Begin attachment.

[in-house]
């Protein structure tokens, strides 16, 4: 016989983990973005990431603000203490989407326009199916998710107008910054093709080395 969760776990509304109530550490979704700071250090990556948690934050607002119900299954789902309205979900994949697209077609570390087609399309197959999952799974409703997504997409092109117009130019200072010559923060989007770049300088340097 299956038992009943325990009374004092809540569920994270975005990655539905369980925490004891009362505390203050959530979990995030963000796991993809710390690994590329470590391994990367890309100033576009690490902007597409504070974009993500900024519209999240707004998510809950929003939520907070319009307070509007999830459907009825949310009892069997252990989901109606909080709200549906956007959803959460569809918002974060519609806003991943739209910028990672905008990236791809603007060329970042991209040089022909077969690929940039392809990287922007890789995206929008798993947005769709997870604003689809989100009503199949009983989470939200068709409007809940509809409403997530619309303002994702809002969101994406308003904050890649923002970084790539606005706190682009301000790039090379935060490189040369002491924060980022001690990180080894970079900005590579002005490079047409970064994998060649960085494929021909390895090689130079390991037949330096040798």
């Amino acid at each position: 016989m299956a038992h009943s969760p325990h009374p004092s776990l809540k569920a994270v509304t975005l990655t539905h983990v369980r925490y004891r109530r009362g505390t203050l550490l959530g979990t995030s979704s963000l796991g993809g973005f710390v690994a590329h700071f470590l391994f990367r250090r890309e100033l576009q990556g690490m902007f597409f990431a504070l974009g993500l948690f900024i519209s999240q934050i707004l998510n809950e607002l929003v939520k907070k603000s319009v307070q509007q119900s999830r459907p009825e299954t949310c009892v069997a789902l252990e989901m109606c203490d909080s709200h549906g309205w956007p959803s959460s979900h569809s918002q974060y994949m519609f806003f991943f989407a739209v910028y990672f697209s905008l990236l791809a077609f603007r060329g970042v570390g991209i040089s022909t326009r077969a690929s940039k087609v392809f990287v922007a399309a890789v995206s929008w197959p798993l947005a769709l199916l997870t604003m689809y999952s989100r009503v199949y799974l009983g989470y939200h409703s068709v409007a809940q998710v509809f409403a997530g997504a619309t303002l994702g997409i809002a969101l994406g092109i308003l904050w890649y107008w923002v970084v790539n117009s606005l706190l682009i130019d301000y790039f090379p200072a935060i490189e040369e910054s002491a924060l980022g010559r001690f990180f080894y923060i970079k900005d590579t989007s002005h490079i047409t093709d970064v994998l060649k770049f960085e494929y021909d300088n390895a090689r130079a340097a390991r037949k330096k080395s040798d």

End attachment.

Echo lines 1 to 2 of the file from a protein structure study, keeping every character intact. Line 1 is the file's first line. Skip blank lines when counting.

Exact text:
[in-house]
């Protein structure tokens, strides 16, 4: 016989983990973005990431603000203490989407326009199916998710107008910054093709080395 969760776990509304109530550490979704700071250090990556948690934050607002119900299954789902309205979900994949697209077609570390087609399309197959999952799974409703997504997409092109117009130019200072010559923060989007770049300088340097 299956038992009943325990009374004092809540569920994270975005990655539905369980925490004891009362505390203050959530979990995030963000796991993809710390690994590329470590391994990367890309100033576009690490902007597409504070974009993500900024519209999240707004998510809950929003939520907070319009307070509007999830459907009825949310009892069997252990989901109606909080709200549906956007959803959460569809918002974060519609806003991943739209910028990672905008990236791809603007060329970042991209040089022909077969690929940039392809990287922007890789995206929008798993947005769709997870604003689809989100009503199949009983989470939200068709409007809940509809409403997530619309303002994702809002969101994406308003904050890649923002970084790539606005706190682009301000790039090379935060490189040369002491924060980022001690990180080894970079900005590579002005490079047409970064994998060649960085494929021909390895090689130079390991037949330096040798």